If you examine what each site requires in terms of bandwidth, you notice a lack of efficiency:
Of the 24 DSO channels available in the T1 connection, the Chicago site only uses seven. Some carriers offer fractional T1 connections in increments of 64 kb/s, but this requires a specialized multiplexer at the customer end to channelize the signals. In this case, Span has opted for the full T1 service.
Similarly, the New York site only uses five of its available 24 DSOs.
Because Dallas needs to connect to Chicago and New York, there are two lines connecting through the CO to each site.
The leased-line design also limits flexibility. Unless circuits are already installed, connecting new sites typically requires new circuit installations and takes considerable time to implement. From a network reliability point of view, imagine the additional costs in money and complexity of adding spare and redundant circuits.
Span's Frame Relay network uses permanent virtual circuits (PVCs). A PVC is the logical path along an originating Frame Relay link, through the network, and along a terminating Frame Relay link to its ultimate destination. Compare this to the physical path used by a dedicated connection. In a network with Frame Relay access, a PVC uniquely defines the path between two endpoints. The concept of virtual circuits is discussed in more detail later in this section.
Span's Frame Relay solution provides both cost effectiveness and flexibility.
Cost Effectiveness of Frame Relay
Frame Relay is a more cost-effective option for two reasons. First, with dedicated lines, customers pay for an end-to-end connection. That includes the local loop and the network link. With Frame Relay, customers only pay for the local loop, and for the bandwidth they purchase from the network provider. Distance between nodes is not important. While in a dedicated-line model, customers use dedicated lines provided in increments of 64 kb/s, Frame Relay customers can define their virtual circuit needs in far greater granularity, often in increments as small as 4 kb/s.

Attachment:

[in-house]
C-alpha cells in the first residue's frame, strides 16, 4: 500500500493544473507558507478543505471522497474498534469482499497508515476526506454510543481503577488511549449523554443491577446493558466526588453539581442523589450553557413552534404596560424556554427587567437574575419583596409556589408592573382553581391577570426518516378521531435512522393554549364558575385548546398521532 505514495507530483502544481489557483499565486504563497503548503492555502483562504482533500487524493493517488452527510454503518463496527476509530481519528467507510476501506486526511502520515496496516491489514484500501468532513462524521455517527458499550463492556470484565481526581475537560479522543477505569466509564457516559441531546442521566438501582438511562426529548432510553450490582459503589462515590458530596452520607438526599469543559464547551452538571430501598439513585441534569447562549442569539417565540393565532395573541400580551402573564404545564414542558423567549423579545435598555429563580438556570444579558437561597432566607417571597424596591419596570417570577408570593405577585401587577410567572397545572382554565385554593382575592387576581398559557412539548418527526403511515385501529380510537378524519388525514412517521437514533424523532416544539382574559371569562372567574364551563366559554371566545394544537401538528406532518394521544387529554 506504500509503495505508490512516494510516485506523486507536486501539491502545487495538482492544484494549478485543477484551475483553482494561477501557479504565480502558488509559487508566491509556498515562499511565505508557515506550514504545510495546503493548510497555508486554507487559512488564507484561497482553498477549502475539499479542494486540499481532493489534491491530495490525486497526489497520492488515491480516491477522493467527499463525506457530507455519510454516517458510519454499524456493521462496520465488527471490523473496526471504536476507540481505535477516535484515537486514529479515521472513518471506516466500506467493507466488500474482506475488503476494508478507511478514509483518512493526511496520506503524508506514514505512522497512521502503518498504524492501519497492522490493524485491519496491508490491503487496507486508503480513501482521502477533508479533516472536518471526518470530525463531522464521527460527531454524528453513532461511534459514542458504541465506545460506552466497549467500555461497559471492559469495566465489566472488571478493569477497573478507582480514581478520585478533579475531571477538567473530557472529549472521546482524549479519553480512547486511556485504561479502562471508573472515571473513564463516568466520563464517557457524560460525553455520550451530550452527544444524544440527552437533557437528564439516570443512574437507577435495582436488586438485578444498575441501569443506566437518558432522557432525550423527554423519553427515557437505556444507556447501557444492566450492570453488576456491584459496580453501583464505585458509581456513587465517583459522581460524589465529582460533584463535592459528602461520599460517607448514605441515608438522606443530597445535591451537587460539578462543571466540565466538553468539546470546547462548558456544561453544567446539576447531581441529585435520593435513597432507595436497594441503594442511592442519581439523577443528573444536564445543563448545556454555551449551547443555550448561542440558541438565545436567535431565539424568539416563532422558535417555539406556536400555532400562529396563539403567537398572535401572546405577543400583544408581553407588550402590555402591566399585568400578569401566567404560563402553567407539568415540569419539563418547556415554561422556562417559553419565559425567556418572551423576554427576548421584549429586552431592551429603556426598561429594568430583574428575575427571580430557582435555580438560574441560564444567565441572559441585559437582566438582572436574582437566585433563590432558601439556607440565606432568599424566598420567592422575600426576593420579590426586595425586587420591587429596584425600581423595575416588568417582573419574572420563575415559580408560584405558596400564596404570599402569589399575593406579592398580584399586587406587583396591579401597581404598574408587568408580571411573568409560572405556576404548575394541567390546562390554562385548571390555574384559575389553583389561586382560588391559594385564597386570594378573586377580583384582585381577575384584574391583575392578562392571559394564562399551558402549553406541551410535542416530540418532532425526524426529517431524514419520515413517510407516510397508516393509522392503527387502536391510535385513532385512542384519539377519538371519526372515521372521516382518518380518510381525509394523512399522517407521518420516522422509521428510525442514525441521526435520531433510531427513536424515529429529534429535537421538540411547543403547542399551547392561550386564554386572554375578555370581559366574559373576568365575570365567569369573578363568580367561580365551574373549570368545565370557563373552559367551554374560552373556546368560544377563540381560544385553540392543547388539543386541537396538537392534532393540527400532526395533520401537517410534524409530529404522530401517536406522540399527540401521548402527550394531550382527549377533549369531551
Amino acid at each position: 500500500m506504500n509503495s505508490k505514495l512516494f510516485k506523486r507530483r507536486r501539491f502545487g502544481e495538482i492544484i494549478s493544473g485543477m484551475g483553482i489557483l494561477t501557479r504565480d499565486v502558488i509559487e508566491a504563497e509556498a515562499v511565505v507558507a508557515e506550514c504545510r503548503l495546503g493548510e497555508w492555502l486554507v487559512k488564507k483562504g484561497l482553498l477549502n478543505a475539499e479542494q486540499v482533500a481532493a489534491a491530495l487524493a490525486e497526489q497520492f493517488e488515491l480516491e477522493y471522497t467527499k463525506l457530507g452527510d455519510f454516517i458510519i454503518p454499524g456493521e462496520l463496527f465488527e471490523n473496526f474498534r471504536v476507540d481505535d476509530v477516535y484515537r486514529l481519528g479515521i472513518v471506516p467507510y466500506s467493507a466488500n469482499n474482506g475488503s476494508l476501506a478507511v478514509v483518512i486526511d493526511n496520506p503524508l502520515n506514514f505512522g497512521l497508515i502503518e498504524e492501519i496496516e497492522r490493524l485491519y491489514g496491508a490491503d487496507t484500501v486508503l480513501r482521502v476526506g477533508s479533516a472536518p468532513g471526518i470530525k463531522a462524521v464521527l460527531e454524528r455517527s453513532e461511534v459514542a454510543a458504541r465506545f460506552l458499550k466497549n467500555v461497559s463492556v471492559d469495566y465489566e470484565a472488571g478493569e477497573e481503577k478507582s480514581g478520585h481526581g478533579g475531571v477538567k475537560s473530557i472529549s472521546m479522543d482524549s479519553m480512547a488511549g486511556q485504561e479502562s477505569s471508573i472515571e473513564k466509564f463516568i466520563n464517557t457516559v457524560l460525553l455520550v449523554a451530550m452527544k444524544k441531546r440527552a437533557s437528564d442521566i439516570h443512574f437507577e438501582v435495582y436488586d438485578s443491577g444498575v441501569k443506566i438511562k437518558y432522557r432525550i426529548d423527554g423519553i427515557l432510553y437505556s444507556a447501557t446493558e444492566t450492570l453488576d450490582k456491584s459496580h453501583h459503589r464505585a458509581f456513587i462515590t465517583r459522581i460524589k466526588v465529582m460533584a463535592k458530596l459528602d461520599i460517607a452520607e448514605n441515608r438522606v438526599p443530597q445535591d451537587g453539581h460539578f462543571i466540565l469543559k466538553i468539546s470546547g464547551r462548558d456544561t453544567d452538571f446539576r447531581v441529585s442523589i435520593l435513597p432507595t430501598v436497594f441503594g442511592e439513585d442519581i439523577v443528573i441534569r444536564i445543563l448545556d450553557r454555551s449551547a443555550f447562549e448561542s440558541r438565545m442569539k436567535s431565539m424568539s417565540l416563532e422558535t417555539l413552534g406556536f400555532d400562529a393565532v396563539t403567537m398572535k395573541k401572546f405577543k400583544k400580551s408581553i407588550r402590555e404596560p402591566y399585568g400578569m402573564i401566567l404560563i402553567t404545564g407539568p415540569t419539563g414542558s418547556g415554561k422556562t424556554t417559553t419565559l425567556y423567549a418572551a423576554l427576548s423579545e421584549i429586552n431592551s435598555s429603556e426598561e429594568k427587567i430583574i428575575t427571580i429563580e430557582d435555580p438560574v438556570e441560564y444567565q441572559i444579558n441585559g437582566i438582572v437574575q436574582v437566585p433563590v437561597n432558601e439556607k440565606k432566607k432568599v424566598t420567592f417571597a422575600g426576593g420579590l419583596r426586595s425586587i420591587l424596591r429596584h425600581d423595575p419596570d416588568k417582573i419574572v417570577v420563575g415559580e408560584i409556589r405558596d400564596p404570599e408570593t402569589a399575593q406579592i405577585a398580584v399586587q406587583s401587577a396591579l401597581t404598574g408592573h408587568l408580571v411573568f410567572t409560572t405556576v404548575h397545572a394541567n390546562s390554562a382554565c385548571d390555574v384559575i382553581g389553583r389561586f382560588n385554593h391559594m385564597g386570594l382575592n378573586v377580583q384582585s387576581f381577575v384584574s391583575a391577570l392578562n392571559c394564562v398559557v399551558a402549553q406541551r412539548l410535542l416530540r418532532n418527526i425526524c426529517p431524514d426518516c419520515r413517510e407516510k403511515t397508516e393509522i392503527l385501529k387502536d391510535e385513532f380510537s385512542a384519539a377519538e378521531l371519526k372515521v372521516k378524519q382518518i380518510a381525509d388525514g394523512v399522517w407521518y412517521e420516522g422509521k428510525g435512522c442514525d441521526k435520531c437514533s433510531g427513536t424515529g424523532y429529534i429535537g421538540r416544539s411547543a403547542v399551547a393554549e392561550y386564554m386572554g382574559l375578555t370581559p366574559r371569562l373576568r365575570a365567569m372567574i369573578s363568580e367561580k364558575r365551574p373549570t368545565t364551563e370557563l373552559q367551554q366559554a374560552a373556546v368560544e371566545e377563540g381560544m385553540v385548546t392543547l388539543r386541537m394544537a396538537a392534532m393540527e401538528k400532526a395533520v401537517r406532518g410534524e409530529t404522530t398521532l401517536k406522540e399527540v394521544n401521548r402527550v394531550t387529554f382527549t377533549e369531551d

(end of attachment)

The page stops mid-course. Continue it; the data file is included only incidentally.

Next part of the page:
The second reason for Frame Relay's cost effectiveness is that it shares bandwidth across a larger base of customers. Typically, a network provider can service 40 or more 56 kb/s customers over one T1 circuit. Using dedicated lines would require more DSU/CSUs (one for each line) and more complicated routing and switching. Network providers save because there is less equipment to purchase and maintain.
The Flexibility of Frame Relay
A virtual circuit provides considerable flexibility in network design. Looking at the figure, you can see that Span's offices all connect to the Frame Relay cloud over their respective local loops. What happens in the cloud is really of no concern at this time. All that matters is that when any Span office wants to communicate with any other Span office, all it needs to do is connect to a virtual circuit leading to the other office. In Frame Relay, the end of each connection has a number to identify it called a Data Link Connection Identifier (DLCI). Any station can connect with any other simply by stating the address of that station and DLCI number of the line it needs to use. In a later section, you will learn that when Frame Relay is configured, all the data from all the configured DLCIs flows through the same port of the router. Try to picture the same flexibility using dedicated lines. Not only is it complicated, but it also requires considerably more equipment.
The table shows a representative cost comparison for comparable ISDN and Frame Relay connections. While initial costs for Frame Relay are higher than for ISDN, the monthly cost is considerably lower. Frame Relay is easier to manage and configure than ISDN. In addition, customers can increase their bandwidth as their needs grow in the future. Frame Relay customers pay only for the bandwidth they need. With Frame Relay, there are no hourly charges, while ISDN calls are metered and can result in unexpectedly high monthly charges from the telephone company if a full-time connection is maintained.
The next few topics will expand your understanding of Frame Relay by defining the key concepts introduced in the example.